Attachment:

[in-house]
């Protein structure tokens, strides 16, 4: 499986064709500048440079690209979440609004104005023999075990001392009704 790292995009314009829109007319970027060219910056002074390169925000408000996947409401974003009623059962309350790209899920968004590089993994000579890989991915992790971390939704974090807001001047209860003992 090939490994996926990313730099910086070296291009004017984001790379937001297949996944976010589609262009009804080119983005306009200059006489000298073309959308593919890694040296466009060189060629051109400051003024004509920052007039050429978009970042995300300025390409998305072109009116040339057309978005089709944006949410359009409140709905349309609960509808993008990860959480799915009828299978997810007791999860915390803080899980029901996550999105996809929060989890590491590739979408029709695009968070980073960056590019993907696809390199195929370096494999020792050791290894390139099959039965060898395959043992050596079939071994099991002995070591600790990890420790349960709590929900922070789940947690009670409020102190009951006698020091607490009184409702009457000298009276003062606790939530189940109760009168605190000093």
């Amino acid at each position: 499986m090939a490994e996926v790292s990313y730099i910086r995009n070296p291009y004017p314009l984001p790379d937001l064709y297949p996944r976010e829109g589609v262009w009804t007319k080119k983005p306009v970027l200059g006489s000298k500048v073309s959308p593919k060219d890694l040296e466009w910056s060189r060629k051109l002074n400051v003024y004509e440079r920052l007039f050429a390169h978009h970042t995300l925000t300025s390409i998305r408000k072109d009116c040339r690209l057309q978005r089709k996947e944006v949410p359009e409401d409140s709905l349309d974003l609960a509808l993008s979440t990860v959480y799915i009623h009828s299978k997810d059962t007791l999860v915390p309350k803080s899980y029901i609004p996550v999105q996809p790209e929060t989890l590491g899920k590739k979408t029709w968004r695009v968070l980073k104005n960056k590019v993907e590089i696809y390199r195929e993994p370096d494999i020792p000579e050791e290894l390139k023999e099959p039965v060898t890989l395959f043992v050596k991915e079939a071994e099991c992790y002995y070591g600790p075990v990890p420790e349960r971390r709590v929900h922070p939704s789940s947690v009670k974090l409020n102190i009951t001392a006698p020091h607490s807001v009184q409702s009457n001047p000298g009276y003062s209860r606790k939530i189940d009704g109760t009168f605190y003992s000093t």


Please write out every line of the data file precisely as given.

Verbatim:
[in-house]
């Protein structure tokens, strides 16, 4: 499986064709500048440079690209979440609004104005023999075990001392009704 790292995009314009829109007319970027060219910056002074390169925000408000996947409401974003009623059962309350790209899920968004590089993994000579890989991915992790971390939704974090807001001047209860003992 090939490994996926990313730099910086070296291009004017984001790379937001297949996944976010589609262009009804080119983005306009200059006489000298073309959308593919890694040296466009060189060629051109400051003024004509920052007039050429978009970042995300300025390409998305072109009116040339057309978005089709944006949410359009409140709905349309609960509808993008990860959480799915009828299978997810007791999860915390803080899980029901996550999105996809929060989890590491590739979408029709695009968070980073960056590019993907696809390199195929370096494999020792050791290894390139099959039965060898395959043992050596079939071994099991002995070591600790990890420790349960709590929900922070789940947690009670409020102190009951006698020091607490009184409702009457000298009276003062606790939530189940109760009168605190000093």
């Amino acid at each position: 499986m090939a490994e996926v790292s990313y730099i910086r995009n070296p291009y004017p314009l984001p790379d937001l064709y297949p996944r976010e829109g589609v262009w009804t007319k080119k983005p306009v970027l200059g006489s000298k500048v073309s959308p593919k060219d890694l040296e466009w910056s060189r060629k051109l002074n400051v003024y004509e440079r920052l007039f050429a390169h978009h970042t995300l925000t300025s390409i998305r408000k072109d009116c040339r690209l057309q978005r089709k996947e944006v949410p359009e409401d409140s709905l349309d974003l609960a509808l993008s979440t990860v959480y799915i009623h009828s299978k997810d059962t007791l999860v915390p309350k803080s899980y029901i609004p996550v999105q996809p790209e929060t989890l590491g899920k590739k979408t029709w968004r695009v968070l980073k104005n960056k590019v993907e590089i696809y390199r195929e993994p370096d494999i020792p000579e050791e290894l390139k023999e099959p039965v060898t890989l395959f043992v050596k991915e079939a071994e099991c992790y002995y070591g600790p075990v990890p420790e349960r971390r709590v929900h922070p939704s789940s947690v009670k974090l409020n102190i009951t001392a006698p020091h607490s807001v009184q409702s009457n001047p000298g009276y003062s209860r606790k939530i189940d009704g109760t009168f605190y003992s000093t």